The Supreme Court will hear PILs challenging three government notifications declaring nilgais, wild boars and Rhesus monkeys as vermin, thereby paving the way for their hunting and killing in Bihar, Uttarakhand and Himachal Pradesh for one year.
The PIL petitioners have also challenged the constitutional validity of section 62 of the Wild Life (Protection) Act, 1972, under which three notifications were issued.
A vacation bench of Justice Adarsh Kumar Goel and Justice L. Nageswara Rao agreed to hear three PILs by animal rights activist Gauri Maulekhi, NGO Wildlife Rescue and Research Centre (WRRC) and another challenging the notification issued under section 62 of the Act by which these animals were declared vermin, equating them with rats and pests.
The petitioners have challenged the constitutional validity of section 62 on the grounds of its being ultra vires of the Constitution’s Article 14 (right to equality before law), Article 21 (protection of life and liberty says), Article 48A (Protection and improvement of environment and safeguarding of forests and wild life) and Article 51A(g) (fundamental duty to protect and improve the natural environment including forests, lakes, rivers and wild life).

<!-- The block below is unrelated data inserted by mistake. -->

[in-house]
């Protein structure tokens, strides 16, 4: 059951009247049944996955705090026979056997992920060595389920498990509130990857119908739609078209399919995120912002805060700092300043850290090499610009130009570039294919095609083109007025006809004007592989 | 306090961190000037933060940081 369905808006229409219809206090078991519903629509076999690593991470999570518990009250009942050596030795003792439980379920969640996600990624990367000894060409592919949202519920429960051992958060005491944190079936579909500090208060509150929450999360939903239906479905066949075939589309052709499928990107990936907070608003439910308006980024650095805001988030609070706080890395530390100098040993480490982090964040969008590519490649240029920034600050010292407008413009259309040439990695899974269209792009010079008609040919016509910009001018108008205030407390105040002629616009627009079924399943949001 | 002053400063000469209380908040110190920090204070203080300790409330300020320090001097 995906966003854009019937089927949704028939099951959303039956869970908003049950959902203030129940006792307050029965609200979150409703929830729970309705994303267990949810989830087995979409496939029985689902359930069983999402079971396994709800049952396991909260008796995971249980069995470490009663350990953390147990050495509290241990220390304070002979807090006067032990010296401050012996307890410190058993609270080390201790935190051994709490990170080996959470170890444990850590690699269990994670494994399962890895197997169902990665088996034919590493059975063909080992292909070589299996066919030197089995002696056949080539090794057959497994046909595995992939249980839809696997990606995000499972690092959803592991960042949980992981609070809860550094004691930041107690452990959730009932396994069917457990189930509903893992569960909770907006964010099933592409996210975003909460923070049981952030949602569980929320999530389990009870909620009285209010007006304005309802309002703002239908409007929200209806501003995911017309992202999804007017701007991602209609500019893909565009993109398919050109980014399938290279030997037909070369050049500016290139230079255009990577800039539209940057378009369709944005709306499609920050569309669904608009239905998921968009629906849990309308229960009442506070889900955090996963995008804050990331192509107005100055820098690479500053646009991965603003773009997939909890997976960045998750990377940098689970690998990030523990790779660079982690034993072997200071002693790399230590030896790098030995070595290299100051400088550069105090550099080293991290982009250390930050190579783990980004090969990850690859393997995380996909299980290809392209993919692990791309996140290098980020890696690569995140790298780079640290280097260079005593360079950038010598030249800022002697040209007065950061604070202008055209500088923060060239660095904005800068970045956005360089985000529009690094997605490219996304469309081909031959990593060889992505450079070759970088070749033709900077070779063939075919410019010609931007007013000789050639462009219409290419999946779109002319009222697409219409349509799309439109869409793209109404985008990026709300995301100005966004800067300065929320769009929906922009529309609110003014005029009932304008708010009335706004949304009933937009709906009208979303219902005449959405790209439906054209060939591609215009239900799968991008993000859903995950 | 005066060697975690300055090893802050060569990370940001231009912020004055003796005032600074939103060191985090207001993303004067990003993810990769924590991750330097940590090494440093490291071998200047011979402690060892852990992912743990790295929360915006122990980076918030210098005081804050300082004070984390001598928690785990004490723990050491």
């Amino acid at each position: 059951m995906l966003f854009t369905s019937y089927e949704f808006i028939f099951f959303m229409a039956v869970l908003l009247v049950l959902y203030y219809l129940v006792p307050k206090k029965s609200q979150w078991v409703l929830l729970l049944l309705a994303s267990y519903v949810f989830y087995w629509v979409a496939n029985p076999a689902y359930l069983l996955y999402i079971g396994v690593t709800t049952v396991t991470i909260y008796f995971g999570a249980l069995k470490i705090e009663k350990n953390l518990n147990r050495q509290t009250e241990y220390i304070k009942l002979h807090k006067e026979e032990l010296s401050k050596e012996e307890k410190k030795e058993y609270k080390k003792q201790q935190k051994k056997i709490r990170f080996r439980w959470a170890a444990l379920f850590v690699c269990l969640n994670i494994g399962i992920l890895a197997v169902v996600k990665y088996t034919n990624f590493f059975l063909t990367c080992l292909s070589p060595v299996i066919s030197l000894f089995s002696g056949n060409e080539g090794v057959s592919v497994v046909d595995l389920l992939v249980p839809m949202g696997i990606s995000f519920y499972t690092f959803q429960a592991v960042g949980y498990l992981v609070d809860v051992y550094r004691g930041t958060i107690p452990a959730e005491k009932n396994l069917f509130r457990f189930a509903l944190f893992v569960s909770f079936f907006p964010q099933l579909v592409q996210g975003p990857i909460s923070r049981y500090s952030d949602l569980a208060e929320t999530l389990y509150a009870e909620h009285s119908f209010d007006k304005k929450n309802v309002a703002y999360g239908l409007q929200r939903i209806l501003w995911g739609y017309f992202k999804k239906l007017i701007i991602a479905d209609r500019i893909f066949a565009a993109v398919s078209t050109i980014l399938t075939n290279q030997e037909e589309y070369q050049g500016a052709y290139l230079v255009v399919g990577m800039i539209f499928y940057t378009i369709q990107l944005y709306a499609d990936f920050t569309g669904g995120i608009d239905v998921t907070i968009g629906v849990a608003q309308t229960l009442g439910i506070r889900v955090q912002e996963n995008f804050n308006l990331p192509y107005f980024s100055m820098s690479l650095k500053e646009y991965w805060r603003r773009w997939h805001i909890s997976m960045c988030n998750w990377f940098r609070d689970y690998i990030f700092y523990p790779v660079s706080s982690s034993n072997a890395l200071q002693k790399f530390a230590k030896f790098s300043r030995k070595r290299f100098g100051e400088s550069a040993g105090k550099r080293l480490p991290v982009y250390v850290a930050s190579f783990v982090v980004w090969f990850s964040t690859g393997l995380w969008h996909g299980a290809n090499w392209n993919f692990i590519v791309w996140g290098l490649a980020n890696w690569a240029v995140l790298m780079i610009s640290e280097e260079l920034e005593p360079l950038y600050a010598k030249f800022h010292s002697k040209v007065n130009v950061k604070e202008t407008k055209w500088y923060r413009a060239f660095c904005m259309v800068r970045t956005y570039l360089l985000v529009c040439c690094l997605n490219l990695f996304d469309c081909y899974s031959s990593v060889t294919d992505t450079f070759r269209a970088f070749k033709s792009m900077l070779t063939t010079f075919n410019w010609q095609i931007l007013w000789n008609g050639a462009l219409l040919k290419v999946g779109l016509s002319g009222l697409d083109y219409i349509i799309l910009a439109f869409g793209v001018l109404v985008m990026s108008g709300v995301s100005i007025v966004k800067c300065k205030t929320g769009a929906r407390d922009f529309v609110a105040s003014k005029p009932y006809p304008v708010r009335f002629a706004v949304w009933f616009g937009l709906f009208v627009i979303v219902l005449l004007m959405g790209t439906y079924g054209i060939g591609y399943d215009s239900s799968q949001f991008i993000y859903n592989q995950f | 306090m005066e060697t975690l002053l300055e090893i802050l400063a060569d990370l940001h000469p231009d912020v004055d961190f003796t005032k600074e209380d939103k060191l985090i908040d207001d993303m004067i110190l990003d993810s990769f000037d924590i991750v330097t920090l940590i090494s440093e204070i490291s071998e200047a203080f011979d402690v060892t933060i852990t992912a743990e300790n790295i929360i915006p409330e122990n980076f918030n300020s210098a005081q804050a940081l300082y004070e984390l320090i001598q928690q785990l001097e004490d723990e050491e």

The Ministry of Environment and Forests by three notifications issued on December 1, 2015, February 3, 2016 and May 24, 2016 had declared nilgai and wild boar as vermin in some districts of Bihar, wild boar as vermin in Uttrakhand and Rhesus Macaque (Rhesus monkeys) as vermin in Himachal Pradesh for one year.
Appearing for Maulekhi and the WRRC, senior counsel Anand Grover told the bench that the government has already detailed people to hunt and kill these animals in the three states.
Arguing that the decision was taken without undertaking any scientific study, he said that the notification under challenge were issued in “absolute disregard of the human wildlife conflict plaguing the country and without any scientific survey backing them. In fact, all scientific studies are in complete opposition to the policy adopted” by the government.
The PIL petitioners have contended that section 62 confers “excessive and arbitrary powers on the central government” to permit “mindless slaughter of protected wildlife without any inquiry or investigation into the need for declaring protected species of wildlife as vermin for purpose of slaughter”.
Assailing the provision, the PIL petitions have contended that the notification does not specify the number of number of protected animals which could be killed.
“The section also does not provide for laying down any mechanism for monitoring the slaughter and to ensure accountability for the dead animals,” it said.
Upon the mentioning of the matter by the senior counsel, the bench said that it will hear it any day within a week’s time.